Jim Spadaccini, Ideum’s CEO & Creative Director, will present in the Annual Meeting session titled Learning Together: Developing Multi-User Interactives on Tuesday, May 21st at 8:45 a.m. Fellow presenters include Aaron Miller of Bluecadet, Marie Georg of the Field Museum, and moderator Josh Goldblum of Bluecadet.
Our Open Exhibits educational software initiative recently released a new multitouch and multiuser Collection Viewer allowing visitors to browse large museum collections. The software pulls images and their descriptions directly from “sets” in Flickr, making the collections easy to manage.
The software has customizable “docks” that allow it to be optimized for touch wall or multitouch table displays. The software is free for educational use. The video below shows how the software works.
The example we developed pulls images from the Women in Science Flickr set posted by the Smithsonian. Open Exhibits is supported by the National Science Foundation.
Update July 16, 2013: The Platform 46 Multitouch Table and Multitouch Coffee Table are now available!
A new 3M and Ideum multitouch table prototype debuts this week at the Digital Signage Expo (DSE) 2013 in Las Vegas. DSE is the world’s largest trade show dedicated to interactive display technology. The table uses the 3M 46″ (C4667PW) multitouch display integrated into an Ideum Platform pedestal.
The 46″ 3M Multi-Touch Display, with 3M Projected Capacitive Technology, has been fully integrated within an Ideum Platform multitouch table chassis. The table supports 60 simultaneous touch points at an ultra fast 12ms response rate. It is fully-integrated and has a single-push button control. The Platform has an i7 quad-core processor, 16 GB RAM, and an SSD drive. It has full connectivity including built in RFID and it runs Windows 7 or 8 OS.
DSE 2013 attendees are invited to stop by the 3M Touch Systems booth (#926) and check it out. There will also be GestureWorks multitouch software demos running on a variety of 3M hardware including their massive 84″ multitouch screen. Ideum will be on-hand at DSE on Thursday, February 28 and we welcome you to contact us to meet up.
Below are a few photographs of the prototype.
This new Ideum and 3M Platform prototype is as exactingly crafted as all of our multitouch tables: hardened, turn-key, and made for demanding public spaces. The 46″ Platform table will be available this summer, we hope to announce a firm date in the next month.
This week we released Gestureworks Core for authoring multitouch and motion recognition applications (using the Leap Motion controller) for C++, C# .NET, Java, and Python. Development of the Core has been ongoing since 2011 – some of the foundational work goes back even farther. Core development has been largely self-funded, although we are very grateful for the support we received from the Los Alamos National Laboratories Venture Acceleration Fund (VAF) in 2012. We are incredibly excited about Core and believe we’ve created the most powerful and fastest authoring platform for multitouch and motion recognition available.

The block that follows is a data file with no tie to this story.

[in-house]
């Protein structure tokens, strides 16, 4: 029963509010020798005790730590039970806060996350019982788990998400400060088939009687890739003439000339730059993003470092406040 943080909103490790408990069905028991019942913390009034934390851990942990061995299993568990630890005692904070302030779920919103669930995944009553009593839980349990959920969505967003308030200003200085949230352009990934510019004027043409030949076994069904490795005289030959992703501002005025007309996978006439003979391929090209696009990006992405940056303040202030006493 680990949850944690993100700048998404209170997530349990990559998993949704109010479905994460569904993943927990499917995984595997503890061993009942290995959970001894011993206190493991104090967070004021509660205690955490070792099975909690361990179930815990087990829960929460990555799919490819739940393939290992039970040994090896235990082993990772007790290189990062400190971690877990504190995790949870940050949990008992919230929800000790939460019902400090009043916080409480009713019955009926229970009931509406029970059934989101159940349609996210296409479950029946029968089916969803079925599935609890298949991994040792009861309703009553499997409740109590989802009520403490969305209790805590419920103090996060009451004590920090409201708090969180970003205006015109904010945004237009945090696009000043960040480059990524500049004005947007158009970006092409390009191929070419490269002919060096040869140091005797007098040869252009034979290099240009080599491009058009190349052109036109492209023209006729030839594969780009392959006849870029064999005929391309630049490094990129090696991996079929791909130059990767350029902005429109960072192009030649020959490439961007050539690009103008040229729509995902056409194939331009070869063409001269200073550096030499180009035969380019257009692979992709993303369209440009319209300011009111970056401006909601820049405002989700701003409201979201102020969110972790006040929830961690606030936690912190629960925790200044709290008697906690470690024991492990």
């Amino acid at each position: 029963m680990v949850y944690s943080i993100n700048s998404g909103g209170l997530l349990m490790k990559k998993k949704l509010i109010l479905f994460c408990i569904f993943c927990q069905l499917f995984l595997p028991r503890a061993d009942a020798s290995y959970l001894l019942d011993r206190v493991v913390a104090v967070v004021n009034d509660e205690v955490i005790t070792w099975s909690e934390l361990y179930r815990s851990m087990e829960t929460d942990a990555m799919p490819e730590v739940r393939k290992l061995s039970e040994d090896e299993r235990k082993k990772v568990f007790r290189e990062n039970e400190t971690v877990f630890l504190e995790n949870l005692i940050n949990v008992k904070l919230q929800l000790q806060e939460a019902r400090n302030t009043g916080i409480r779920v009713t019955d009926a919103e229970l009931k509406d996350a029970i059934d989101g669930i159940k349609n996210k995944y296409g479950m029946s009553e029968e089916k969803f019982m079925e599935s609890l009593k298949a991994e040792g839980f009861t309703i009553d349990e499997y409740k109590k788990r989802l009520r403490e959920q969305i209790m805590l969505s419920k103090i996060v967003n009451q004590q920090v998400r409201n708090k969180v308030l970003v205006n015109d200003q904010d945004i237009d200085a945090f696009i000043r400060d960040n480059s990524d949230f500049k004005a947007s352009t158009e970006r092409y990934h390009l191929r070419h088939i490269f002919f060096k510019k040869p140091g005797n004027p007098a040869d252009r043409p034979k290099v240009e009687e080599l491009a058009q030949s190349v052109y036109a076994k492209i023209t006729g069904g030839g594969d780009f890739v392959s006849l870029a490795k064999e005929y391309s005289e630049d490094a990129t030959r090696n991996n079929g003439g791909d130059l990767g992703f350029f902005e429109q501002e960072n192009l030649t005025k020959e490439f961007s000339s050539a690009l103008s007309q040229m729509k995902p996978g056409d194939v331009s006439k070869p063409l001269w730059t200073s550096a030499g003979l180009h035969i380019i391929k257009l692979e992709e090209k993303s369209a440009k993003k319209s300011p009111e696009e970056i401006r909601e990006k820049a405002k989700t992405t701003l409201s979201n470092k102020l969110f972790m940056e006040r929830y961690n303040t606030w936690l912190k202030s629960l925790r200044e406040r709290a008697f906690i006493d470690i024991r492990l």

We’ve also released our first Gestureworks-powered utility called GestureKey. This unique utility for Windows 8 maps gestures to key commands and mouse events, making legacy applications multitouch-enabled. It is incredibly easy-to-use; you can add multitouch to virtually any Windows app in minutes with no programming.
It is with a great deal of enthusiasm that we announce the release of Gestureworks Core.
Core is a new and innovative multitouch and HCI framework for C++, C#/.NET, Java, and Python that was developed by Ideum over the last few years. The framework reflects our knowledge of authoring custom exhibits and applications, our learning experiences from developing multitouch systems and experimenting with motion recognition and other new HCI technologies.
The Gestureworks Core team has created the most efficient and powerful authoring platform for multitouch and motion recognition ever built. It has a small CPU-footprint, thread safe processing and Gestureworks built-apps perform flawlessly on virtually any touch-enabled device – from a phone to a huge multiscreen ultra-HD touch wall. Gestureworks Core also works with the Leap motion device.
Core comes with a library of over 300 gestures and is fully extensible with support for Gesture Markup language (GML). The framework also has gesture filters including interitial and noise filtering, so virtual objects behave as one would expect. Developers can work in a variety of existing frameworks including: Cinder, Open Frameworks, Unity 3D, XNA, Kivy, Java 2D and Processing.
Watch our video featuring the Gestureworks Core Visualizer and witness the power and efficiency of Core.
Along with Gestureworks Core, we will be releasing the GestureKey utility for Windows 8. This application allows users to to map key-commands and mouse events to gestures, making legacy applications touch-enabled. Please visit the Gestureworks website on February 13th to learn more about Core and the GestureKey Utility.
(Cross-posted on Gestureworks blog)